Smart Cities Can Enable Access for People of All Ages and Abilities

AT&T collaborated with G3ict and World Enabled, for a new report, Smart Cities for All: A Vision for an Inclusive, Accessible Urban Future. The report shows how smart cities can help people with disabilities and the aging population.

The white paper is in alignment with the 2017 M-Enabling Summit, which takes place in  Washington, D.C. on June 13-14, presents a vision of the revolution of smart city technology and its positive impacts worldwide.

In collaboration with Business for Social Responsibility (BSR), AT&T compiled insights and proposed guidelines in this new white paper that takes its name from the Smart Cities for All initiative launched one year ago by G3ict and World Enabled. The initiative advances a vision of making cities all over the world smarter through more inclusive, accessible design.

The report’s aim is to help cities identify ways that smart city technologies can adopt a people-first approach to benefit people with disabilities and older citizens.

“As an Internet of Things leader, we realize all too well the positive impact smart cities solutions can have on improving and enhancing citizens’ lives,” said Chris Penrose, President, Internet of Things Solutions, AT&T Business. “While full of promise, the adoption of smart cities technology is still in its infancy. As more and more cities begin to consider and implement smart city strategies, our hope is that they will take a holistic approach so that they are taking into account the needs of all citizens, so that everyone can fully reap the benefits of technology innovation—now and in the future.”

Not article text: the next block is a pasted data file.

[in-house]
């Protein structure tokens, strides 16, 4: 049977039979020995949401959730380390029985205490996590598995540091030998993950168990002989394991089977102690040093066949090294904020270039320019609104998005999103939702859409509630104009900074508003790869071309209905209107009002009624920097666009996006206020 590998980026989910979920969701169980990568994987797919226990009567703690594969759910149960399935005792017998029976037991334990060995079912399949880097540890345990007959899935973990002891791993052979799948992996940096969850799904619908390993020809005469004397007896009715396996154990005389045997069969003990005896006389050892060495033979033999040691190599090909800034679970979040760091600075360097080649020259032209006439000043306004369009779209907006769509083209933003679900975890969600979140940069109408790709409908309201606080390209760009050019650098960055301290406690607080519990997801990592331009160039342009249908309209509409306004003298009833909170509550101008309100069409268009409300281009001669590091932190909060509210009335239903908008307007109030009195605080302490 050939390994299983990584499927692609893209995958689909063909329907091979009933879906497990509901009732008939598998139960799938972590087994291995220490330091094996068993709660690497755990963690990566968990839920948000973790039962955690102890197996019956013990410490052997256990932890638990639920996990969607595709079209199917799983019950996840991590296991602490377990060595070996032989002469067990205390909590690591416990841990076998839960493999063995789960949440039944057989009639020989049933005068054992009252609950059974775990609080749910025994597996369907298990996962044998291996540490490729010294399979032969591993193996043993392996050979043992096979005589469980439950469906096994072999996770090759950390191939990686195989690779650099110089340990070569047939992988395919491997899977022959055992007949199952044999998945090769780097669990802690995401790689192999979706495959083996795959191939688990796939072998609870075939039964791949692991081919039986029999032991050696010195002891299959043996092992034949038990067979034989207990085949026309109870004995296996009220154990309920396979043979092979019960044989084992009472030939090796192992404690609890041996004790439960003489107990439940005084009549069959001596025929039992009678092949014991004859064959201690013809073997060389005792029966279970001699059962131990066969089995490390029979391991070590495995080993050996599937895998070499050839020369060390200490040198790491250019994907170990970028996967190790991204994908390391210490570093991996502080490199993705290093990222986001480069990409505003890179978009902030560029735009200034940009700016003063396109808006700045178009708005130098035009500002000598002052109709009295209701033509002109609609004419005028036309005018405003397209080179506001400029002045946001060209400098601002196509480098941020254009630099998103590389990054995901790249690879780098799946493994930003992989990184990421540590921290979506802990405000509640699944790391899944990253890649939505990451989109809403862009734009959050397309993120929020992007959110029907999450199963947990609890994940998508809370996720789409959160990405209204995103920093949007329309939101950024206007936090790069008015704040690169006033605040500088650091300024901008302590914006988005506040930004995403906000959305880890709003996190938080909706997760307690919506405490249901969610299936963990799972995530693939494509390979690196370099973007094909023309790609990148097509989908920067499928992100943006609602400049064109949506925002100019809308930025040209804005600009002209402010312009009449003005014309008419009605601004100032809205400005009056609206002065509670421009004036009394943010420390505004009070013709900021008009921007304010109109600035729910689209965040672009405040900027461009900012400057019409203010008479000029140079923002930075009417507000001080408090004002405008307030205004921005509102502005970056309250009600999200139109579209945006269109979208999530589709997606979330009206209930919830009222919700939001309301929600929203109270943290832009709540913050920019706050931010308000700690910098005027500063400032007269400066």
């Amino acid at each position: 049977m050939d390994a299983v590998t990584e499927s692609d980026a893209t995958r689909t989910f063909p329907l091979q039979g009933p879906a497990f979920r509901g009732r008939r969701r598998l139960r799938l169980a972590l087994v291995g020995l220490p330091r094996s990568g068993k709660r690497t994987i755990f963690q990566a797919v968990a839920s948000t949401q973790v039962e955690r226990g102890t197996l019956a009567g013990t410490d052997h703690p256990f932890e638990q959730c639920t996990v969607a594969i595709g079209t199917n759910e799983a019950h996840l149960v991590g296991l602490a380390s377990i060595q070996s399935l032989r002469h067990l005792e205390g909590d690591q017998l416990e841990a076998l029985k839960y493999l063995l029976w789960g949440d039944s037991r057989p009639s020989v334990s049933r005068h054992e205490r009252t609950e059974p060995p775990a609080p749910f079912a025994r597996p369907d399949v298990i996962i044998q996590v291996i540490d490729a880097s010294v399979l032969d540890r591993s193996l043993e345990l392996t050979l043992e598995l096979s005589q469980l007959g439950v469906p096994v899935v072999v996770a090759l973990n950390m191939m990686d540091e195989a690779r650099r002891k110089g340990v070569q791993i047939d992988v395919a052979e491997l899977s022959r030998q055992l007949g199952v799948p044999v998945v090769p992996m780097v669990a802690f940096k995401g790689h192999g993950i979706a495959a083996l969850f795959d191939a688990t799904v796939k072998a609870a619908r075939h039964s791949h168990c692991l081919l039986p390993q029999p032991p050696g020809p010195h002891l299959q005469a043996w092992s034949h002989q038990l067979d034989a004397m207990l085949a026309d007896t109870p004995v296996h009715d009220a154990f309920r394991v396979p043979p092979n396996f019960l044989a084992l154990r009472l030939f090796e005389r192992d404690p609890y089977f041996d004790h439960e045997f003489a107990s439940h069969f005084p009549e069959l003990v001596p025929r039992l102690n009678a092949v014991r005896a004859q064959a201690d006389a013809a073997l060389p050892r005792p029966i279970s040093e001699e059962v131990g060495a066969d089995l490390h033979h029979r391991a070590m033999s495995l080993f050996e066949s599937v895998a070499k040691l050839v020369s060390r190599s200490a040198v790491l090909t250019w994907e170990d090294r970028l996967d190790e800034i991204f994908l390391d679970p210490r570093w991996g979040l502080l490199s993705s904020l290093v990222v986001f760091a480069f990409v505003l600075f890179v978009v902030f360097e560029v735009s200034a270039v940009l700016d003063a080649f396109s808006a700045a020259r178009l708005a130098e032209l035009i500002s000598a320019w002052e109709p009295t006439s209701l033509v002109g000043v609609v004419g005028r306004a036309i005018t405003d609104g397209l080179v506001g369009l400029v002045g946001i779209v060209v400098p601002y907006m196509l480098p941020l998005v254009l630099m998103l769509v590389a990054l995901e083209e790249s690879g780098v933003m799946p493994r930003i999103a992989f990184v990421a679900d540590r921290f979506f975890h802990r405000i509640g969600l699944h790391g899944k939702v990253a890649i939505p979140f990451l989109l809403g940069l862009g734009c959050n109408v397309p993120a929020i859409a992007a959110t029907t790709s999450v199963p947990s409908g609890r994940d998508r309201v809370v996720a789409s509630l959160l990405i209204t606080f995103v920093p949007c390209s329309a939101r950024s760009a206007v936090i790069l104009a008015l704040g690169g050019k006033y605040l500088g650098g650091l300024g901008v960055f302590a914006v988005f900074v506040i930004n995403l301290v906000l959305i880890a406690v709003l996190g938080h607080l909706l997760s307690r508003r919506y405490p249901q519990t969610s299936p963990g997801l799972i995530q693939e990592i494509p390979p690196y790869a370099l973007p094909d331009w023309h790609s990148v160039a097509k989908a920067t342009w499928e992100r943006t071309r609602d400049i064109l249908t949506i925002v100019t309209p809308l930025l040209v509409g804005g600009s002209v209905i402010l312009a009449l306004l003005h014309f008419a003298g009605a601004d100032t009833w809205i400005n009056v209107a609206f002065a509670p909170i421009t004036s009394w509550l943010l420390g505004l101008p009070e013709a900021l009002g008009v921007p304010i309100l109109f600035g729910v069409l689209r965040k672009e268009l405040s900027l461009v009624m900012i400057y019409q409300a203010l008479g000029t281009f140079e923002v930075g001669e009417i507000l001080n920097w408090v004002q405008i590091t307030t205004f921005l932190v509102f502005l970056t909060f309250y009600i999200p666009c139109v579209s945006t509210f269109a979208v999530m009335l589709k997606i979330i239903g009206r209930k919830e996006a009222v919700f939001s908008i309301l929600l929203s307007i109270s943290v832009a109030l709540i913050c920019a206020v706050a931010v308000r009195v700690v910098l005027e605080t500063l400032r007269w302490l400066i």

”Truly smart cities by definition and by design must be more inclusive and accessible cities,” said James Thurston, G3ict’s Vice President for Global Strategy & Development. “G3ict is proud to team with AT&T, as we have for many years, to define good practice and develop resources for making information and communication technology, or ICT, more accessible. This new vision for a more inclusive urban future will help cities across the U.S., Mexico, and worldwide focus on digital inclusion and Smart Cities for All.”

As more cities evaluate and embrace new technologies to make cities smarter and improve their economic and social well-being, older persons and people with disabilities are increasingly being excluded. A Smart Cities for All survey conducted by G3ict and World Enabled with 250 experts worldwide in August 2016 discovered that about 60 percent of global respondents believe smart cities are failing people with disabilities.

The report notes that  global smart city market is expected to grow to $1.565 trillion by 20201, and this growing economic opportunity inherently involves the opportunity to engage, inform and improve the lives of citizens.